persistently, whether it is convenient or inconvenient;

neither does he shrink from risking popular abuse and personal vilification by insisting that Timothy:

            convince (and) reprimand (as well as) encourage, 

in order to teach patiently, which means inevitably, perseveringly.

How many priests today are intimidated by the fear of appearing to teach!  Children, O.K., but teach adults who may like to think they already know!!

Yes, I repeat, Mother Church -- who has juxtaposed today’s readings -- assures us that Jesus will find the faith He expects in all those who, in accordance with Paul’s advice to his beloved Timothy treasure what has been handed down to them in Mother Church, will proclaim what they themselves have experienced, learned, and come to know in accordance with the Scriptures of Mother Church solely for love of Jesus and the ‘gospel-good’ of those who will hear them, without fear for themselves or pandering to popular opinion.  But always and in all things, with Christian patience and sincere humility.  

There is still one further aspect of Jesus’ final words (or thoughts) in our Gospel passage: namely that Jesus does not seem to expect what commonly concerns most Catholics, namely a desire for the Faith’s popularity.  The proclamation of the Gospel, love for others, does not require, does not even directly involve, personal popularity, but rather a concern for integrity and humility: integrity -- at the personal, institutional, and doctrinal levels -- in our proclamation, preaching and presentation of Jesus; humility in our response to and relations with those we personally  serve or encounter.

The implications of popularity are widespread and often they are most harmful to Mother Church, of which we have a quite recent and baleful manifestation.   We have a splendid Pope in Francis and a splendid pope-emeritus in Benedict, Francis a blessing from God because of the evangelical simplicity of his following of Jesus, and Benedict because of His inspiringly beautiful writings on the teaching and Person of Jesus.   Why do some people think that to praise Francis they must in some way denigrate Benedict??    

Dear People of God, let us endeavour to give thanks to God with wholehearted simplicity for His unfailing goodness and beauty, especially as we have just been allowed to appreciate something of the wondrous wisdom He has bestowed on Mother Church as has been evidenced for us in her choice of texts made to accompany the Gospel for our celebration today.

Thursday, 10 October 2013

28th Sunday of Year C 2013

 28th. Sunday, Year (C) 

(2 Kings 5:14-17; 2nd. Timothy 2:8-13; Luke 17:11-19)

My dear brothers and sisters in Christ, today’s Gospel reading gives us guidance and perhaps a gentle warning concerning our spiritual life.   All disciples of Jesus want, or at some time did want, to become a fervent disciple, one who really loves the Lord, one who, indeed,  might be worthy of an intimate, personal, relationship with Him.  Recently we have heard advice from Jesus on how we can achieve that desire: just last week we were told by the Lord that we must not look for quick, earthly, rewards since here on earth we are servants whose job it is to work for the Lord, not to look for personal comforts; earlier, we were encouraged to treasure our faith and to have confidence in its power to raise us up with Christ; and yet earlier we might still remember being told to persevere in knocking, seeking, and asking.
Today, we have another piece of essential advice for our spiritual growth … and by that, of course, I mean our growth as children of God before our Father in heaven, not before human beings, whomsoever they may be, here on earth.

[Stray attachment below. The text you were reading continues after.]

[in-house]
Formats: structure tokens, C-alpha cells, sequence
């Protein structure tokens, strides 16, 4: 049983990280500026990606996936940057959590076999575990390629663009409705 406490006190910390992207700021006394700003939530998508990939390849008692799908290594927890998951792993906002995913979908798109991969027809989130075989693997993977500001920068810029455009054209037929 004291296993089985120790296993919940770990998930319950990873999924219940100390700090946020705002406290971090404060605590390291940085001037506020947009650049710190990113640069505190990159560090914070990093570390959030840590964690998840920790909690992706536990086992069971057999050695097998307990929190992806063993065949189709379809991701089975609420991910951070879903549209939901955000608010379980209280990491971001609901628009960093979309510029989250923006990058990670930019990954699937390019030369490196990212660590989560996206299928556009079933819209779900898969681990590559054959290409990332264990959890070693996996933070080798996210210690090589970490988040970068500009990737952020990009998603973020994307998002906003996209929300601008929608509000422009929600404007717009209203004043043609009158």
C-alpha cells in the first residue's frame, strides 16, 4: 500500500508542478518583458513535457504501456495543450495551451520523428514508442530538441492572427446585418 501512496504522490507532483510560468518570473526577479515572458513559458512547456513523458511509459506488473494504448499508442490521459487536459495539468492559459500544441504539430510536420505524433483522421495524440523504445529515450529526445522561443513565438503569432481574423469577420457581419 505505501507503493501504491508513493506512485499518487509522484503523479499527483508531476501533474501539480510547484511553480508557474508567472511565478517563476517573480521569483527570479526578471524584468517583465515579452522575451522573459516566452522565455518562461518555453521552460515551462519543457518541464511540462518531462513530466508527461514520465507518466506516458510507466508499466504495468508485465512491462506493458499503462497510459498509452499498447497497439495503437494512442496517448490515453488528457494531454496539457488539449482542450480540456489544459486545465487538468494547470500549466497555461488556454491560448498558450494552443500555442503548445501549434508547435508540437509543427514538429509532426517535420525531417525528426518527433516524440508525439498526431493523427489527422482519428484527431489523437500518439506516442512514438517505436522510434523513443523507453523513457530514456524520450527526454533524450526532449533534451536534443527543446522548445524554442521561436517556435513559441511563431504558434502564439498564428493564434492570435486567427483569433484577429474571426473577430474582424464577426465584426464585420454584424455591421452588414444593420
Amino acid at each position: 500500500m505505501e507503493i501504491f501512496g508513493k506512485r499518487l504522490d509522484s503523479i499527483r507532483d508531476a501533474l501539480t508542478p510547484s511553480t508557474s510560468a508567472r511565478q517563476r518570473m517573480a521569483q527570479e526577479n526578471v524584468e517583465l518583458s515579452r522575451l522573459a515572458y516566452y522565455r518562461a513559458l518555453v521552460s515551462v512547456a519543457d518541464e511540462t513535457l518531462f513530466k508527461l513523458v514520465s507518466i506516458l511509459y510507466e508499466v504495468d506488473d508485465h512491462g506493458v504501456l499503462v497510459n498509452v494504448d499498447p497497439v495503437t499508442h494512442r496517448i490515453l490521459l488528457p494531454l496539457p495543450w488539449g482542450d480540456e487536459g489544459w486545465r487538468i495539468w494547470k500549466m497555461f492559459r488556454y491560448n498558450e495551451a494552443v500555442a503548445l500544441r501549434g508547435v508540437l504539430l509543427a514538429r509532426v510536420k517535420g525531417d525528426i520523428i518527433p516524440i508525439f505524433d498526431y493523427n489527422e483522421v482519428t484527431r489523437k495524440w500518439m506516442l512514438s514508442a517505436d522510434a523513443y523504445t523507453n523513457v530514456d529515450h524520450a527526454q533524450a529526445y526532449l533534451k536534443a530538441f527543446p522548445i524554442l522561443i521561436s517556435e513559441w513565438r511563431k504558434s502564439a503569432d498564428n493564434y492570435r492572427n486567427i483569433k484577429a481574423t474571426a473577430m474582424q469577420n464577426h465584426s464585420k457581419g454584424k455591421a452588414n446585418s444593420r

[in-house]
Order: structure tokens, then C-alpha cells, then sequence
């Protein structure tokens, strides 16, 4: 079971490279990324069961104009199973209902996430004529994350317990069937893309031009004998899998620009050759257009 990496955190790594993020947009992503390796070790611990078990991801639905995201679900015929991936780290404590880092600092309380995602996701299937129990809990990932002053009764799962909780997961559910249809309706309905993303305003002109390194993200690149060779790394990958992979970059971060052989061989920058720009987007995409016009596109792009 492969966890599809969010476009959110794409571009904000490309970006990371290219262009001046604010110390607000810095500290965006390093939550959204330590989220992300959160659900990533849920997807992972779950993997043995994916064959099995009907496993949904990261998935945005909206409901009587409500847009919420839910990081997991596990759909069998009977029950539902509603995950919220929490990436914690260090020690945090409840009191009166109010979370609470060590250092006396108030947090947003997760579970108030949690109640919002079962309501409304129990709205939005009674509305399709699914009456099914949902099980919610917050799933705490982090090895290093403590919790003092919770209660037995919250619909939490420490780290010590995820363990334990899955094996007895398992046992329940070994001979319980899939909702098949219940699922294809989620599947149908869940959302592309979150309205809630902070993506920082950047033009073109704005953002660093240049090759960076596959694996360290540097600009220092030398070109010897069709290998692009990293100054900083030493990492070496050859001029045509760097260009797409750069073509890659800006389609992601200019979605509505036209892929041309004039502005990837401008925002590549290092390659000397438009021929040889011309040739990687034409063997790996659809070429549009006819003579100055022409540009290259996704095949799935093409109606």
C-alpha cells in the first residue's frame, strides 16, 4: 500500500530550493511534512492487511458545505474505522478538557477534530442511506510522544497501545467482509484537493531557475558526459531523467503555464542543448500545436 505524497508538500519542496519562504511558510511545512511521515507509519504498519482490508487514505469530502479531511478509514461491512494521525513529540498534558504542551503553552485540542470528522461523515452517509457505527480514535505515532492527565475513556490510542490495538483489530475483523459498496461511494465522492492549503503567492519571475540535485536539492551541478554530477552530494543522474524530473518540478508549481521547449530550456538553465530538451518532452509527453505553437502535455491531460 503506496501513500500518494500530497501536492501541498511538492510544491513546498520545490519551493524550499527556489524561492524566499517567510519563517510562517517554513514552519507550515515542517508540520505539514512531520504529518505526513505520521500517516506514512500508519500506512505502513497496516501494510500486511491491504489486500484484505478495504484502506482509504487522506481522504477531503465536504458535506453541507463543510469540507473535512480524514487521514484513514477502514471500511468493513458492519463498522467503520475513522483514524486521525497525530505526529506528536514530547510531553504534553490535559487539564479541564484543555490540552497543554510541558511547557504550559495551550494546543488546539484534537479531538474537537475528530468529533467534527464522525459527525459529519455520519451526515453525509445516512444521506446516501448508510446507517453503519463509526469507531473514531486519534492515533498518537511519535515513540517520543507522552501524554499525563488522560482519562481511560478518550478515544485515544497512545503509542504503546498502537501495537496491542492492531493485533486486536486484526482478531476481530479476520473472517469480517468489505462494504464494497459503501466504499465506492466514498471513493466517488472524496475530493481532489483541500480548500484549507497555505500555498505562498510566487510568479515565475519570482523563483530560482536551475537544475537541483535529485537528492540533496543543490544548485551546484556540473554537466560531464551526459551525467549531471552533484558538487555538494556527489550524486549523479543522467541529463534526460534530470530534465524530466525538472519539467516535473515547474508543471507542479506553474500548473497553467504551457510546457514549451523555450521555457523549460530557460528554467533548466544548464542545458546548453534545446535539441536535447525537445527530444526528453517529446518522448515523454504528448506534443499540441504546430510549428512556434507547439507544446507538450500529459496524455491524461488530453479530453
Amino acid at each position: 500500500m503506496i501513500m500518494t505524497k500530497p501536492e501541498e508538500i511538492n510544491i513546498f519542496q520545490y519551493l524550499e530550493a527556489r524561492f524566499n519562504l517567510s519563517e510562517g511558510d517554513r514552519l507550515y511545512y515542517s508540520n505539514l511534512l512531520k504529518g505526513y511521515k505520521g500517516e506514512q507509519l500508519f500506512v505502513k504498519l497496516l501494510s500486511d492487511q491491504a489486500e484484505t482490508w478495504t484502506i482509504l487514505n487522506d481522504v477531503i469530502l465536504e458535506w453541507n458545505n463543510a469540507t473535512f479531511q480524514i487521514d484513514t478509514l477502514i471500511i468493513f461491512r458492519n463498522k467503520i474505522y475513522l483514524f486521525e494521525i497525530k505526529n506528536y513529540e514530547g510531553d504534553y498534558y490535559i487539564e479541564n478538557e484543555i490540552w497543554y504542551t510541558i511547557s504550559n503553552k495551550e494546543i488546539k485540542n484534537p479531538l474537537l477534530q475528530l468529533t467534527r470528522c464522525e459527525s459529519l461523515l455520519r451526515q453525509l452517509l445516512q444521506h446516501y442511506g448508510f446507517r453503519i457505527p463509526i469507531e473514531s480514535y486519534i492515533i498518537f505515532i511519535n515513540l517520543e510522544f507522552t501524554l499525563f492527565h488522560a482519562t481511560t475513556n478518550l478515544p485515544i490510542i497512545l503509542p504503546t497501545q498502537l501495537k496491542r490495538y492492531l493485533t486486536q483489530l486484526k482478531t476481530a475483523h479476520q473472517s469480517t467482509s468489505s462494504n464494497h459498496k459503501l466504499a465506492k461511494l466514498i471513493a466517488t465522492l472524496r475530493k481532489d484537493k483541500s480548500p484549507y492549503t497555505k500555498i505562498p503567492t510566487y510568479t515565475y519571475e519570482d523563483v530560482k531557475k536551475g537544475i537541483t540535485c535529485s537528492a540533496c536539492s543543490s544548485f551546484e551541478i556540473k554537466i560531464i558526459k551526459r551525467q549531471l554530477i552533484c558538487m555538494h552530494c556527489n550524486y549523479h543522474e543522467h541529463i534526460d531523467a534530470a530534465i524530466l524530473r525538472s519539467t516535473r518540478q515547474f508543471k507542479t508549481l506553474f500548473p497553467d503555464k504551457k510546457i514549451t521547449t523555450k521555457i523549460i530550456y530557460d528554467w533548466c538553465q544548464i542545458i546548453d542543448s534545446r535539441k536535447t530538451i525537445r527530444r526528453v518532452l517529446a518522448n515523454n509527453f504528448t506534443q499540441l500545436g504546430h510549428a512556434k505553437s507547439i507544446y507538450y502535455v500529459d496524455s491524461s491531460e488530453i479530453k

Now it happened as He went to Jerusalem that He passed through the midst of Samaria and Galilee.  As He was entering a village, ten lepers met Him.  They stood at a distance from Him and raised their voices saying, ‘Jesus, Master!  Have pity on us!’
When He saw them, He said, ‘Go show yourselves to the priests.’  As they were going they were cleansed.   And one of them, realizing he had been healed, returned, glorifying God in a loud voice; and he fell at the feet of Jesus and thanked Him.  He was a Samaritan.  Jesus said in reply, ‘Ten were cleansed, were there not? Where are the other nine?  Has none but this foreigner returned to give thanks to God?
Jesus had healed the ten men, all lepers, in rather a strange way:
When He saw them He said, ‘Go show yourselves to the priests.’
All passed this test, obediently setting off to go to the priests as Jesus had commanded them to do; and then, on their way, they were cleansed!  Try to imagine that instant when they first realized, almost incredulously, what had happened to them!!  That horrible, flesh-devouring, corrupting, process, that cursed plague which had shut them off from all familiar contact with their loved ones, their family, even from all healthy human society, THAT … IT … was obliterated; it had simply disappeared and they found themselves well again, no longer ugly and repulsive; they were normal, like everyone else, and they would soon be able to meet with others in homely and familiar surroundings, doing ordinary, every-day, things, so lovingly remembered and so deeply missed!
It is hard, indeed, perhaps impossible to imagine that moment of utter and stupendous joy and relief …. But, what else, do you think they might well have felt?  Surely, at the centre of that volcanic upsurge of joy and relief, they must have felt burning sense of gratitude too?  We know for a fact that at least one of them did.  Others perhaps were so excited at their recovery of health that they simply forgot all else.  And it might also be that some were so desirous of getting the priests to witness their new-found cleanliness -- which was necessary before they could officially be allowed to join ordinary people once again -- that they did not avert to any such  feeling of gratitude until after they had been certified clean by the priests and had first of all been to visit family and friends to begin picking up the threads of their previous lives once again.   In those cases, the grace of God may well have moved them to a certain measure of gratitude but – not having responded immediately -- they lost the supreme opportunity to give expression to it, for Jesus, saddened by their failure to return with their Samaritan companion, had gone on His way.